How is Inka doing now after her dental procedure?

Blog post


The Elmwood Park Zoo staff cares for over 300 animals, including Inka, the jaguar, whose dental procedure we covered in our earlier blog posts. Dr Michele Goodman, an Elmwood Park Zoo veterinarian, recruited veterinary dental specialist Dr John Lewis for Inka’s latest procedure. For a follow up on Inka’s recovery, we reached out to Dr Goodman.

Dr Michele Goodman led the initiative to join forces with Dr John Lewis as to take care of Inka’s dental problem. Since Inka had suffered a stroke-like event after the first surgical procedure and showed neurologic damage after waking up from the anaesthesia, minimising anaesthesia time was of utmost importance for the zoo staff.

 "Although Inka is trained to open her mouth upon a hand command, her entire dentition cannot be examined unless she is under anaesthesia," Dr Goodman explains. Dr Lewis’ use of the Planmed Verity® CBCT scanner and its rapid image capturing helped to decrease the operation time.

The complete dental operation took five hours due to the immense size of the root of the canine tooth. According to Dr Goodman, the reduced procedure time was a critical factor for Inka’s improved recovery. "The standard intraoral X-rays would have added an hour to her time under anaesthesia in comparison to the minutes of a CBCT scan."

"The fact that there were no complications with the surgery was amazing. Anything to reduce the procedure time and complications was amazing," Dr Goodman added.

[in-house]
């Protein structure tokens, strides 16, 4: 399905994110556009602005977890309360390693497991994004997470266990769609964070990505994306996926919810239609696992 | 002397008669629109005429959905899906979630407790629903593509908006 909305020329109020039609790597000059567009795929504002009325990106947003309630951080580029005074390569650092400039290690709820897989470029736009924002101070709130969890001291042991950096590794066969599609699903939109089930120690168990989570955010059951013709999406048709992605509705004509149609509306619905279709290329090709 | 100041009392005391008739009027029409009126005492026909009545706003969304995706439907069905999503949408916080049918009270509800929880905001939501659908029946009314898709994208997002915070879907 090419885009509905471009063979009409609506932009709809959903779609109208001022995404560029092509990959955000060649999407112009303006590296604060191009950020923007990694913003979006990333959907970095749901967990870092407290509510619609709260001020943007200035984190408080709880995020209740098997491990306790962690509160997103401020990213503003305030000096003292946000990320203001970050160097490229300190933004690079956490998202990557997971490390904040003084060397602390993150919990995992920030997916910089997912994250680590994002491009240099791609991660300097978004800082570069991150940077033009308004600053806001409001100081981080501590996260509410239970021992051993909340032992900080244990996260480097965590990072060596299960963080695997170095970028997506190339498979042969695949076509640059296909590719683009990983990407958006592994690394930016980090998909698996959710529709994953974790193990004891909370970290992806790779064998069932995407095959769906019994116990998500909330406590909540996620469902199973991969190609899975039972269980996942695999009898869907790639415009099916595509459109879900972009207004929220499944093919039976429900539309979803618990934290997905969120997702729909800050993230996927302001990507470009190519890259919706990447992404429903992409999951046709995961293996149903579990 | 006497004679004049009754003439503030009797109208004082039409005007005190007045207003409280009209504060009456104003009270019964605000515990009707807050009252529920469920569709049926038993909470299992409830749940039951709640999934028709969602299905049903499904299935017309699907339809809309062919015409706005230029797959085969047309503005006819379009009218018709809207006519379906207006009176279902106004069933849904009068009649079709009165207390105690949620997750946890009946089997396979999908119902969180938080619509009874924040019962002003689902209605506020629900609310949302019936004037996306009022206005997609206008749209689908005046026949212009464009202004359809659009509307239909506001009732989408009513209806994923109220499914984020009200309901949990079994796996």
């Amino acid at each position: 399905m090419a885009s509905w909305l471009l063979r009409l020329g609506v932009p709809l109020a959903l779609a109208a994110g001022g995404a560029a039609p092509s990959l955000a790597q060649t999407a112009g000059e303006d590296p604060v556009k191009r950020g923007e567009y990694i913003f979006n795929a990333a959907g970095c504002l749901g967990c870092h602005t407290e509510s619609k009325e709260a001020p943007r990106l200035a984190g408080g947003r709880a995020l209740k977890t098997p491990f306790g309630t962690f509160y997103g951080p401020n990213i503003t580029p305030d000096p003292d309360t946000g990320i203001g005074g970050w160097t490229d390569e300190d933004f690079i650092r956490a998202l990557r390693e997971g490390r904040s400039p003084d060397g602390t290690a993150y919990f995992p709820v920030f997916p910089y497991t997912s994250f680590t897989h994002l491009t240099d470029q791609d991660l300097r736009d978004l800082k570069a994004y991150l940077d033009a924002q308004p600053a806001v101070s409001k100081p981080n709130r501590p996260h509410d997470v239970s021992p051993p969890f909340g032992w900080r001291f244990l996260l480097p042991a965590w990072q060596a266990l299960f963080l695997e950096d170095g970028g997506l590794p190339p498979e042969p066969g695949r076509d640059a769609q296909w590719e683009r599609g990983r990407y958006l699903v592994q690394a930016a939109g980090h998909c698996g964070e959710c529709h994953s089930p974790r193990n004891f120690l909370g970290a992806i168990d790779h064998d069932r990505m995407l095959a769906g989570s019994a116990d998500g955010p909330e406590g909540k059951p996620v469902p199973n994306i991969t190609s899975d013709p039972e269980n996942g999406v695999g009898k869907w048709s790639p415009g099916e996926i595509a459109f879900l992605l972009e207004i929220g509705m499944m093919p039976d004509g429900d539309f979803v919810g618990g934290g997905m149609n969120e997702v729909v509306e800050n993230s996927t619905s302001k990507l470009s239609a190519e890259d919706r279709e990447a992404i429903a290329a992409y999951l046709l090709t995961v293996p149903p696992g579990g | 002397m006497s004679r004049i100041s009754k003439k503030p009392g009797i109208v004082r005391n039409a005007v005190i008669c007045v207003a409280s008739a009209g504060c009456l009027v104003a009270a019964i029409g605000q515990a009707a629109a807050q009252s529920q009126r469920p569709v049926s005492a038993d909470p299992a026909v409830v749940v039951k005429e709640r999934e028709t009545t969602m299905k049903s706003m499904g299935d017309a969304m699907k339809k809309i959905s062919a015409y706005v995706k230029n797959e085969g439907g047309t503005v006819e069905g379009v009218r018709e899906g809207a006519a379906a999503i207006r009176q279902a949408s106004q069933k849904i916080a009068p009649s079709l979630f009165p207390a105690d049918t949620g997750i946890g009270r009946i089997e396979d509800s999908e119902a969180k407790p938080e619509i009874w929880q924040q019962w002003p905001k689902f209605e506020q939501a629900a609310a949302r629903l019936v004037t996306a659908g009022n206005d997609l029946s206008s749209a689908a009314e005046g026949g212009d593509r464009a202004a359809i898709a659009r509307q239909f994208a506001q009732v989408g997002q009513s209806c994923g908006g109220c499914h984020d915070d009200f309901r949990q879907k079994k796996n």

A year after the operation, Inka is doing great and has already returned to her regular life and diet. Inka was on soft foods for a month before switching to ground meat products and whole prey items with bones.

Living without a canine tooth has not changed Inka’s habits. Because the jaguar lives in the captivity, the zoo staff feeds her with food that she can chew even without the canine tooth.

"Inka feeds on hunter-sourced venison and deer legs along with smaller-boned whole prey items such as rats and guinea pigs. This diet fulfils her natural dietary requirements, keeps the tartar off her teeth, and serves as occupational stimulation. If she was living in the wild, a missing canine tooth may have been a problem," Dr Goodman states.

The Elmwood Park Zoo staff accesses Inka’s health every other year primarily through the collection of a blood sample at the tail while the feline is awake. Inka’s next examination with a full panel of imaging under sedation will take place in the fall of 2020. Dr Goodman is open to have another CBCT scan done at that time to assure that her dental health is on track.

Dr Michele Goodman, VDM, is a veterinarian at the Elmwood Park Zoo, taking care of the zoo’s inhabitants including the jaguar Inka, whose dental procedure was discussed in the case report and in the interview with Dr Lewis in detail.